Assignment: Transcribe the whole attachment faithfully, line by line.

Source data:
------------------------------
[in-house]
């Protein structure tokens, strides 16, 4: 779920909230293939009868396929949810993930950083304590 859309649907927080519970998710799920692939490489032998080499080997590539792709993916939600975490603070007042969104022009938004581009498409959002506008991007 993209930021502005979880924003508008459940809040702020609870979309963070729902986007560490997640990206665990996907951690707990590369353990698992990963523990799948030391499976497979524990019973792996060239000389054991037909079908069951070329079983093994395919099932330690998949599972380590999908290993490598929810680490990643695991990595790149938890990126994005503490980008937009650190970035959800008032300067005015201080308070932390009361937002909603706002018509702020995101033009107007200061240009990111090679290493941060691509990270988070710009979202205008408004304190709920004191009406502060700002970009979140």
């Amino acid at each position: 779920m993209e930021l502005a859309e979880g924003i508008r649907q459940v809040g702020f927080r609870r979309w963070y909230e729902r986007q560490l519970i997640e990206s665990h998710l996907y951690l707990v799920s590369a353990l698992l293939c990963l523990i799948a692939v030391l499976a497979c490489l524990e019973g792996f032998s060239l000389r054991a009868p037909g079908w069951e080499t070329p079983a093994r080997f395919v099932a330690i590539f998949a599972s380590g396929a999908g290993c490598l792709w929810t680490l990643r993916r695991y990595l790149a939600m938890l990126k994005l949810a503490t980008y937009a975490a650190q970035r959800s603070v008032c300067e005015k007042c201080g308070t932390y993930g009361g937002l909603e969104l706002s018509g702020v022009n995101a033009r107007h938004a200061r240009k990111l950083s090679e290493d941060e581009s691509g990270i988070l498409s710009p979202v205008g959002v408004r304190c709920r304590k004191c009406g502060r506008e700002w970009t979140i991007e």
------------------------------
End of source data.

[in-house]
């Protein structure tokens, strides 16, 4: 779920909230293939009868396929949810993930950083304590 859309649907927080519970998710799920692939490489032998080499080997590539792709993916939600975490603070007042969104022009938004581009498409959002506008991007 993209930021502005979880924003508008459940809040702020609870979309963070729902986007560490997640990206665990996907951690707990590369353990698992990963523990799948030391499976497979524990019973792996060239000389054991037909079908069951070329079983093994395919099932330690998949599972380590999908290993490598929810680490990643695991990595790149938890990126994005503490980008937009650190970035959800008032300067005015201080308070932390009361937002909603706002018509702020995101033009107007200061240009990111090679290493941060691509990270988070710009979202205008408004304190709920004191009406502060700002970009979140």
């Amino acid at each position: 779920m993209e930021l502005a859309e979880g924003i508008r649907q459940v809040g702020f927080r609870r979309w963070y909230e729902r986007q560490l519970i997640e990206s665990h998710l996907y951690l707990v799920s590369a353990l698992l293939c990963l523990i799948a692939v030391l499976a497979c490489l524990e019973g792996f032998s060239l000389r054991a009868p037909g079908w069951e080499t070329p079983a093994r080997f395919v099932a330690i590539f998949a599972s380590g396929a999908g290993c490598l792709w929810t680490l990643r993916r695991y990595l790149a939600m938890l990126k994005l949810a503490t980008y937009a975490a650190q970035r959800s603070v008032c300067e005015k007042c201080g308070t932390y993930g009361g937002l909603e969104l706002s018509g702020v022009n995101a033009r107007h938004a200061r240009k990111l950083s090679e290493d941060e581009s691509g990270i988070l498409s710009p979202v205008g959002v408004r304190c709920r304590k004191c009406g502060r506008e700002w970009t979140i991007e």